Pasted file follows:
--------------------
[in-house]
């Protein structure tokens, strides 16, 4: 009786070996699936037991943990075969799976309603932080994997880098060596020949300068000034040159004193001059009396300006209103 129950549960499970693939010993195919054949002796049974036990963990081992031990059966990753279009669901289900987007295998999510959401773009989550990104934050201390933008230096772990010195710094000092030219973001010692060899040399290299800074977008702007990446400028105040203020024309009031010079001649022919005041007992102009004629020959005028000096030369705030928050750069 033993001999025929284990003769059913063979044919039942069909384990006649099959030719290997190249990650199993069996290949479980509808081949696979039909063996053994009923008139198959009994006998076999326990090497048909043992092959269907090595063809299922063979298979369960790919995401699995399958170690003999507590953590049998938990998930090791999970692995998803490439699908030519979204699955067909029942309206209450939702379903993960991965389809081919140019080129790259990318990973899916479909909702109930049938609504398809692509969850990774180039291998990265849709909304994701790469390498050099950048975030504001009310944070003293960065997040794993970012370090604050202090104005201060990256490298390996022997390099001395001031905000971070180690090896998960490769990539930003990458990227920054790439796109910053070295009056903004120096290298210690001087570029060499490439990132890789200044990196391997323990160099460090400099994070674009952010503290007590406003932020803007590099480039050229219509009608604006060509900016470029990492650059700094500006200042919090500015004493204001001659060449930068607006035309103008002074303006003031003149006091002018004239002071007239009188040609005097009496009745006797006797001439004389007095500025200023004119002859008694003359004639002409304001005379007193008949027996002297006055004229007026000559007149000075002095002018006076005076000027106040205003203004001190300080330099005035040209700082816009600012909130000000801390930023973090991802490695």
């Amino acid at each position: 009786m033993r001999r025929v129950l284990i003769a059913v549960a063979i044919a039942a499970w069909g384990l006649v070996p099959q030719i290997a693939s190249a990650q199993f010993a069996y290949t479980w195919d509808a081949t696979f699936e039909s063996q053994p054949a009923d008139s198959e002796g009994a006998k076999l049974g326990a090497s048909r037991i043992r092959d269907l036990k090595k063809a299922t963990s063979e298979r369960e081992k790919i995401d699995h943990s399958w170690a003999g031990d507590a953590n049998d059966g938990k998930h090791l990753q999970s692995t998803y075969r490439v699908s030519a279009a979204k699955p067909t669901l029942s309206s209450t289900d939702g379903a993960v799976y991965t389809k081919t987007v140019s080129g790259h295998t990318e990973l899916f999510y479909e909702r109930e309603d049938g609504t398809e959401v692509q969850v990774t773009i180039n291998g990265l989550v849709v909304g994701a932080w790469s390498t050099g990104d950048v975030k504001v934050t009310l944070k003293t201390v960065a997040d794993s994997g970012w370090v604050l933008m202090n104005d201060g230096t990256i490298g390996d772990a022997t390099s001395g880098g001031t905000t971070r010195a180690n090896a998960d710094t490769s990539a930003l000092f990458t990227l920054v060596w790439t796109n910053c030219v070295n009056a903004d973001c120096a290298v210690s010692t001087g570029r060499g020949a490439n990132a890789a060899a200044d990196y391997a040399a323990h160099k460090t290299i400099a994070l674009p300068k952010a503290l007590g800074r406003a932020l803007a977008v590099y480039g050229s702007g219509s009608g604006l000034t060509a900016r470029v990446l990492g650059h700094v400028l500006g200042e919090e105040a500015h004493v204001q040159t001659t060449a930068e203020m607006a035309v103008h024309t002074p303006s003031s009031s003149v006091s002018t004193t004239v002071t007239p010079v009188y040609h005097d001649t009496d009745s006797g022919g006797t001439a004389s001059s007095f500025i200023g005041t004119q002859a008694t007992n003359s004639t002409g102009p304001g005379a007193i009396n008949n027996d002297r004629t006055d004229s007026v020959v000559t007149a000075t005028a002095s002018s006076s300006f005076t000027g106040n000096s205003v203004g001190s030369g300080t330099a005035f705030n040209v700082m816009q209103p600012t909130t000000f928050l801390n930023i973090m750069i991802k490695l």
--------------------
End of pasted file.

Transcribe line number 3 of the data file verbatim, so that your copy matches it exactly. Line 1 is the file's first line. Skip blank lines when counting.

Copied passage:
């Amino acid at each position: 009786m033993r001999r025929v129950l284990i003769a059913v549960a063979i044919a039942a499970w069909g384990l006649v070996p099959q030719i290997a693939s190249a990650q199993f010993a069996y290949t479980w195919d509808a081949t696979f699936e039909s063996q053994p054949a009923d008139s198959e002796g009994a006998k076999l049974g326990a090497s048909r037991i043992r092959d269907l036990k090595k063809a299922t963990s063979e298979r369960e081992k790919i995401d699995h943990s399958w170690a003999g031990d507590a953590n049998d059966g938990k998930h090791l990753q999970s692995t998803y075969r490439v699908s030519a279009a979204k699955p067909t669901l029942s309206s209450t289900d939702g379903a993960v799976y991965t389809k081919t987007v140019s080129g790259h295998t990318e990973l899916f999510y479909e909702r109930e309603d049938g609504t398809e959401v692509q969850v990774t773009i180039n291998g990265l989550v849709v909304g994701a932080w790469s390498t050099g990104d950048v975030k504001v934050t009310l944070k003293t201390v960065a997040d794993s994997g970012w370090v604050l933008m202090n104005d201060g230096t990256i490298g390996d772990a022997t390099s001395g880098g001031t905000t971070r010195a180690n090896a998960d710094t490769s990539a930003l000092f990458t990227l920054v060596w790439t796109n910053c030219v070295n009056a903004d973001c120096a290298v210690s010692t001087g570029r060499g020949a490439n990132a890789a060899a200044d990196y391997a040399a323990h160099k460090t290299i400099a994070l674009p300068k952010a503290l007590g800074r406003a932020l803007a977008v590099y480039g050229s702007g219509s009608g604006l000034t060509a900016r470029v990446l990492g650059h700094v400028l500006g200042e919090e105040a500015h004493v204001q040159t001659t060449a930068e203020m607006a035309v103008h024309t002074p303006s003031s009031s003149v006091s002018t004193t004239v002071t007239p010079v009188y040609h005097d001649t009496d009745s006797g022919g006797t001439a004389s001059s007095f500025i200023g005041t004119q002859a008694t007992n003359s004639t002409g102009p304001g005379a007193i009396n008949n027996d002297r004629t006055d004229s007026v020959v000559t007149a000075t005028a002095s002018s006076s300006f005076t000027g106040n000096s205003v203004g001190s030369g300080t330099a005035f705030n040209v700082m816009q209103p600012t909130t000000f928050l801390n930023i973090m750069i991802k490695l």